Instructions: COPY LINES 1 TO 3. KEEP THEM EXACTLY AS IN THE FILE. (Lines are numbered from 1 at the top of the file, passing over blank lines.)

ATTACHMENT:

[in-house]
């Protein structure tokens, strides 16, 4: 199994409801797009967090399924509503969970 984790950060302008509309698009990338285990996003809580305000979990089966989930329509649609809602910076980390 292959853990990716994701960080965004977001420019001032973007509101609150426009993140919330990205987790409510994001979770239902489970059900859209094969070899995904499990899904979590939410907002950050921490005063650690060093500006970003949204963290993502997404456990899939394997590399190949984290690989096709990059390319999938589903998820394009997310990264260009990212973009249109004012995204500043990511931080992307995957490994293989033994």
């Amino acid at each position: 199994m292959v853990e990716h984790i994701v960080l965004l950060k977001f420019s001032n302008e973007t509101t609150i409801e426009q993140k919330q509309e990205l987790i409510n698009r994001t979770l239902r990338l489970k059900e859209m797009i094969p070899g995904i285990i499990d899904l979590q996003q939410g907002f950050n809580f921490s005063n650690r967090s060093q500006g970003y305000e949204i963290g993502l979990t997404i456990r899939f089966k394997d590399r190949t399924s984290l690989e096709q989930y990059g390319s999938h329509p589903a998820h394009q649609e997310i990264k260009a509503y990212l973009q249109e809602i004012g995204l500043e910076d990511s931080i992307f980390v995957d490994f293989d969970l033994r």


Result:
[in-house]
């Protein structure tokens, strides 16, 4: 199994409801797009967090399924509503969970 984790950060302008509309698009990338285990996003809580305000979990089966989930329509649609809602910076980390 292959853990990716994701960080965004977001420019001032973007509101609150426009993140919330990205987790409510994001979770239902489970059900859209094969070899995904499990899904979590939410907002950050921490005063650690060093500006970003949204963290993502997404456990899939394997590399190949984290690989096709990059390319999938589903998820394009997310990264260009990212973009249109004012995204500043990511931080992307995957490994293989033994």
């Amino acid at each position: 199994m292959v853990e990716h984790i994701v960080l965004l950060k977001f420019s001032n302008e973007t509101t609150i409801e426009q993140k919330q509309e990205l987790i409510n698009r994001t979770l239902r990338l489970k059900e859209m797009i094969p070899g995904i285990i499990d899904l979590q996003q939410g907002f950050n809580f921490s005063n650690r967090s060093q500006g970003y305000e949204i963290g993502l979990t997404i456990r899939f089966k394997d590399r190949t399924s984290l690989e096709q989930y990059g390319s999938h329509p589903a998820h394009q649609e997310i990264k260009a509503y990212l973009q249109e809602i004012g995204l500043e910076d990511s931080i992307f980390v995957d490994f293989d969970l033994r």